Life left in the landfill
Whilst the UK’s progress towards landfill reduction targets are on track, Veolia, the UK’s leading resource management company, claims there’s still life left in landfill yet – especially on the surface.
Working alongside specialist partners REG Power Management and Ethical Power, Veolia is looking to better utilise its landfill sites and add value, particularly in regards to green energy generation, as part of its landfill restoration programme.
The project has the ability to be rolled out across a number of the restored landfills Veolia manages nationally, with planning permission already granted for three, namely Netley, in Hampshire, Ling Hall in Warwickshire and Ockendon in Essex.
Once at full capacity, these three sites alone will be capable of generating over 70 megawatts, which is enough to power 185,000 homes – with Netley producing up to 12 megawatts, Ling Hall also producing up to 12 megawatts and Ockendon, which is a much larger site, producing approximately 46 megawatts. This 70 megawatts will be fed into the National Grid and is enough to power either 2.5 million hot showers, 2.8 million LED TVs or boil the kettle for 84 million cups of tea, each day.
Estelle Brachlianoff, senior executive vice-president for Veolia UK and Ireland, said: “A primary example of landfill green energy generation is the Netley landfill site in Hampshire, where a solar farm has already been installed that will generate approximately five megawatts and power approximately 13,000 homes, per year. This came online in spring 2017 and following the success of this site we’re working with our partners to extend the capacity at Netley up to twelve megawatts, while rolling out this project across other landfill sites, including Ling Hall near Rugby and Ockendon in Essex.”
Stuart Whiteford, investment director at Ethical Power, responsible for Netley added: “At Ethical Power we continue to be committed to fulfilling our ambition of delivering cost effective clean energy and we have adopted innovative approaches to design and implementation of solar schemes, in particular on less sensitive or productive land, such as landfill. Currently landfill occupies 2,000 hectares in the UK, which is potentially 800MW of solar generation, and of course does not include other brownfield sites, such as industrial and contaminated land.”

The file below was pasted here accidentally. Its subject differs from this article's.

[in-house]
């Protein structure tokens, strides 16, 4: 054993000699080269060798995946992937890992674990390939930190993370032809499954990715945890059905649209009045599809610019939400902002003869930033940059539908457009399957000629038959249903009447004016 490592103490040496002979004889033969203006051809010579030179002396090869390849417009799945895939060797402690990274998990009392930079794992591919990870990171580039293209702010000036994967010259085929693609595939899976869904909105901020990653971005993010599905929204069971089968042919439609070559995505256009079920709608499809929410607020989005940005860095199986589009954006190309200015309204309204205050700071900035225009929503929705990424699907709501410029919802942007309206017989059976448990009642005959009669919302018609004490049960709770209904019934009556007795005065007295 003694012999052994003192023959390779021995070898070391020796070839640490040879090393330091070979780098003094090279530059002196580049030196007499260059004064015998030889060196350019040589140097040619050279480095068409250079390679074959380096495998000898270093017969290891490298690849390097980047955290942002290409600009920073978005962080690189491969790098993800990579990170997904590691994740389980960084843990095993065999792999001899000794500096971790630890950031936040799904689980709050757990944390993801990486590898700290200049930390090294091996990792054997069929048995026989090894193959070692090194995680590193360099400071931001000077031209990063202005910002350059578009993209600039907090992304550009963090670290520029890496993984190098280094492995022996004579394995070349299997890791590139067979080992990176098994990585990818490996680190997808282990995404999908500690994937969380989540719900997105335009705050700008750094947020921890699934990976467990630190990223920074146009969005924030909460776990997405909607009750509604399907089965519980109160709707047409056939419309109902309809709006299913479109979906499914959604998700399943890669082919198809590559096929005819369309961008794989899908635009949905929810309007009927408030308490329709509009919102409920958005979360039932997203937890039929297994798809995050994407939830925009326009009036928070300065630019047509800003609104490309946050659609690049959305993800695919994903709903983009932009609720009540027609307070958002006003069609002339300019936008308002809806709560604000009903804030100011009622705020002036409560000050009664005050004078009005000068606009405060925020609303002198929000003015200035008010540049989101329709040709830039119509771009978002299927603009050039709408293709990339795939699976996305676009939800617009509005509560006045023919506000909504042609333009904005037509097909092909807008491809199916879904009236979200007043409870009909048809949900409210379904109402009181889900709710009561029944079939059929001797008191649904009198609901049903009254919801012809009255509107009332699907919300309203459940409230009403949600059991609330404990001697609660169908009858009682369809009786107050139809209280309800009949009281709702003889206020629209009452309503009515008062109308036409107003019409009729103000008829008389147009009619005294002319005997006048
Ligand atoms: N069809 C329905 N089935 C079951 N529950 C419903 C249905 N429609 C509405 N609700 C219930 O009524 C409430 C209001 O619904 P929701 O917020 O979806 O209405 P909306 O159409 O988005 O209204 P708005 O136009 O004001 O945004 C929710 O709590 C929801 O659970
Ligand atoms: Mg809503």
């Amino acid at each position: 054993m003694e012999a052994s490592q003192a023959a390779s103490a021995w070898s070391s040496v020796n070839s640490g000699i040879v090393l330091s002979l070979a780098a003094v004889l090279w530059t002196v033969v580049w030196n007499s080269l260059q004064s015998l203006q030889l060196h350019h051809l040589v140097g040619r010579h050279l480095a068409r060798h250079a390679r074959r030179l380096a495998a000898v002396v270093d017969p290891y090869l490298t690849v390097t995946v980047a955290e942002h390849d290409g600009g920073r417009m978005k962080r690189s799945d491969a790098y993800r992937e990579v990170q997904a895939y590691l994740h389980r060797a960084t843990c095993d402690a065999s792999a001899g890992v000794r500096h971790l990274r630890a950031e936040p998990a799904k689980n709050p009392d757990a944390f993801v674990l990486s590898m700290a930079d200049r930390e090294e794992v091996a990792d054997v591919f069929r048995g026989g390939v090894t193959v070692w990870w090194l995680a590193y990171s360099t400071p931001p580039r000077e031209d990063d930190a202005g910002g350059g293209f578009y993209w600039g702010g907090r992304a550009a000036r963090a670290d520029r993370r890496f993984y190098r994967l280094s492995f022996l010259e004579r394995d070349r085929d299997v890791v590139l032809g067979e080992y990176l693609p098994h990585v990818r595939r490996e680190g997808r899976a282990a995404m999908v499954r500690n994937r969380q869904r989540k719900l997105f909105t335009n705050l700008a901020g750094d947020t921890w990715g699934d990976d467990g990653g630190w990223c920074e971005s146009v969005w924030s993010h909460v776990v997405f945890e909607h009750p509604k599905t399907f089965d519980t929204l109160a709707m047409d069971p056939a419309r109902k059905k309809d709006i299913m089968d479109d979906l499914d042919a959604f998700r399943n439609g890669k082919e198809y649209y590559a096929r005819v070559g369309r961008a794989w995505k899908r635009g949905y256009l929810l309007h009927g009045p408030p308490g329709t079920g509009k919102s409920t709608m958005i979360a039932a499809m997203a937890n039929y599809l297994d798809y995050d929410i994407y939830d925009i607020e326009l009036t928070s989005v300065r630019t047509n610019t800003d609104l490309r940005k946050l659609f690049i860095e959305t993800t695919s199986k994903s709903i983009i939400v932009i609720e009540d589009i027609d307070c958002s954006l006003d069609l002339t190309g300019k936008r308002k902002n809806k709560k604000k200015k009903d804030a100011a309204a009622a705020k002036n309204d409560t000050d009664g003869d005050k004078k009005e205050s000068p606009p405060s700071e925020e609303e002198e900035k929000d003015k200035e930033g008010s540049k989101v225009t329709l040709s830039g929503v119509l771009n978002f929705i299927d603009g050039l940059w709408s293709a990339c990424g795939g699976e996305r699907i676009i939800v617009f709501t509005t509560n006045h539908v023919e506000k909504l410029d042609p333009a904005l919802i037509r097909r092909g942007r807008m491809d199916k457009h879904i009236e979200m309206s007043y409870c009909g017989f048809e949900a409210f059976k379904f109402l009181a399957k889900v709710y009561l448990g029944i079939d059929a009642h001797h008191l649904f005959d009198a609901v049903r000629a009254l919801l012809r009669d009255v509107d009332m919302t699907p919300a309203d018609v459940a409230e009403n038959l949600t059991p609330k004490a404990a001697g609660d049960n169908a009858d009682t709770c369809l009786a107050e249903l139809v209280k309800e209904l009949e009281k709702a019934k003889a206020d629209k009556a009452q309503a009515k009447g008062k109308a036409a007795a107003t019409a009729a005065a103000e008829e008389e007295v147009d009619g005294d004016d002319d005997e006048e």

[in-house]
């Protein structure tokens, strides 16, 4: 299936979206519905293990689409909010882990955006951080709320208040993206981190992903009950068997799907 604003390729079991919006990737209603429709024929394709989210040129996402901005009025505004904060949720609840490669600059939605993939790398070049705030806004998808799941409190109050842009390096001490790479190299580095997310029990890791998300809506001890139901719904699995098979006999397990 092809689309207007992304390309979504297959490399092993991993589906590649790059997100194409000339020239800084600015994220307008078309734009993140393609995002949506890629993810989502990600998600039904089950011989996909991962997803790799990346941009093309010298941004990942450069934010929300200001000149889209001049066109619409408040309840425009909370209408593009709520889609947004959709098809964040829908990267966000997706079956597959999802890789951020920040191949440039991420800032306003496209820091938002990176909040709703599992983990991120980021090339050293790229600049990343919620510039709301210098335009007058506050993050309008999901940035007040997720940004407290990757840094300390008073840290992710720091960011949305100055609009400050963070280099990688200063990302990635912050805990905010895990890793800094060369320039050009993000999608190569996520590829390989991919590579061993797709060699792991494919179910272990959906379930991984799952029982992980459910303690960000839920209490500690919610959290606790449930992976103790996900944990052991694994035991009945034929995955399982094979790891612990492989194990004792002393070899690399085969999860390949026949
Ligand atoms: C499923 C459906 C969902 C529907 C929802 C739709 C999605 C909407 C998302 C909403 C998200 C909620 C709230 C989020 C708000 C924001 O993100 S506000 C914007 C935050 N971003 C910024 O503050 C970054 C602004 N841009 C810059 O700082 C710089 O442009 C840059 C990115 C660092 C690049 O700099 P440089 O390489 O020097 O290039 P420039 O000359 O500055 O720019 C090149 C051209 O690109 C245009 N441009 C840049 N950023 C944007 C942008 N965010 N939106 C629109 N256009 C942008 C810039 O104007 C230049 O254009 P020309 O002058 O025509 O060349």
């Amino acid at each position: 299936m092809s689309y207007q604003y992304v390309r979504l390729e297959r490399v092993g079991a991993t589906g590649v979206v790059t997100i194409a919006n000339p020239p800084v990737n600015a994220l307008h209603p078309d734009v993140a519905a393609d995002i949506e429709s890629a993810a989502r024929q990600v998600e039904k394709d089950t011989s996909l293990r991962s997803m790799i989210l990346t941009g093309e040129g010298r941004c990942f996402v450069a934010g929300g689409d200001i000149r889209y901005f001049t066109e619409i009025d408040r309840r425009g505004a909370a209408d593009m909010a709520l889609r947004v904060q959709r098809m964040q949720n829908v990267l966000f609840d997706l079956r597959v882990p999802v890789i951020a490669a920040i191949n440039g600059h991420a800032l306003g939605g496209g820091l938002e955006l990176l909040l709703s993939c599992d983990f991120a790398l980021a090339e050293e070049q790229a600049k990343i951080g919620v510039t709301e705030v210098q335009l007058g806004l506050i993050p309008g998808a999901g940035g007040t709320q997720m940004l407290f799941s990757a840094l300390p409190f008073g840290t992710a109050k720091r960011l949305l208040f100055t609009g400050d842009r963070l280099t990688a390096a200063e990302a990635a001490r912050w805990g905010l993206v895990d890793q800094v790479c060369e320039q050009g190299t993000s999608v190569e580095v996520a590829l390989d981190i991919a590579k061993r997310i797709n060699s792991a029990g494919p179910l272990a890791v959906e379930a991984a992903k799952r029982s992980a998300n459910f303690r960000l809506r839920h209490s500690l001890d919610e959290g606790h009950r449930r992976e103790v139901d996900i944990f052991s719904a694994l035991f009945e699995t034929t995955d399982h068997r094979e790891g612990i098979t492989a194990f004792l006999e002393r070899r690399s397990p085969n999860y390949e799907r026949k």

Other key sites being reviewed for the suitability for the project are: Pitsea and Rainham landfills in Essex, Wapseys Wood in Buckinghamshire, Albion in Leicestershire as well as several others located throughout Hampshire and the West Midlands.
This project is being run alongside work to improve the biodiversity across numerous landfills with enhancements being undertaken to protect the UK’s precious ecology. Examples include: creating habitat for water vole at Alder Carr in South Yorkshire, the management of habitat for Twites near Oldham and the preservation of bee orchids in Essex. This is in addition to the planting of wildflower meadows as well as the general planting of trees and shrubs to provide food and shelter for animals large and small, while offsetting CO2, with the aim of protecting local habitats and to help prevent the disappearance of species from local areas.
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